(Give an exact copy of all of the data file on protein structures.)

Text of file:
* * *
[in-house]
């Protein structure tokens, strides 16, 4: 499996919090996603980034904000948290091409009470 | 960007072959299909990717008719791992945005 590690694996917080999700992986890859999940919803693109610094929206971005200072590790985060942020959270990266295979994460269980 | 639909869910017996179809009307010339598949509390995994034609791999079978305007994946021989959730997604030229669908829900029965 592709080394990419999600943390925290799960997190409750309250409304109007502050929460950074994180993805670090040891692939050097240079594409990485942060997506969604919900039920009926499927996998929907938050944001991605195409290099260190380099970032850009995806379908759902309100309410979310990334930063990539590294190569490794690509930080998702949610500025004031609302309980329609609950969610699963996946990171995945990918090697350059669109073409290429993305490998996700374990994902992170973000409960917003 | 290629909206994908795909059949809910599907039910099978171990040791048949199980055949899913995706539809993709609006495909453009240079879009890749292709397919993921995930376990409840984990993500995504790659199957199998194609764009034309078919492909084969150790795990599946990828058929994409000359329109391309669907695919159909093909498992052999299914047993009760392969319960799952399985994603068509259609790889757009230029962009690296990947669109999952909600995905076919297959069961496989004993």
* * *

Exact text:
[in-house]
């Protein structure tokens, strides 16, 4: 499996919090996603980034904000948290091409009470 | 960007072959299909990717008719791992945005 590690694996917080999700992986890859999940919803693109610094929206971005200072590790985060942020959270990266295979994460269980 | 639909869910017996179809009307010339598949509390995994034609791999079978305007994946021989959730997604030229669908829900029965 592709080394990419999600943390925290799960997190409750309250409304109007502050929460950074994180993805670090040891692939050097240079594409990485942060997506969604919900039920009926499927996998929907938050944001991605195409290099260190380099970032850009995806379908759902309100309410979310990334930063990539590294190569490794690509930080998702949610500025004031609302309980329609609950969610699963996946990171995945990918090697350059669109073409290429993305490998996700374990994902992170973000409960917003 | 290629909206994908795909059949809910599907039910099978171990040791048949199980055949899913995706539809993709609006495909453009240079879009890749292709397919993921995930376990409840984990993500995504790659199957199998194609764009034309078919492909084969150790795990599946990828058929994409000359329109391309669907695919159909093909498992052999299914047993009760392969319960799952399985994603068509259609790889757009230029962009690296990947669109999952909600995905076919297959069961496989004993």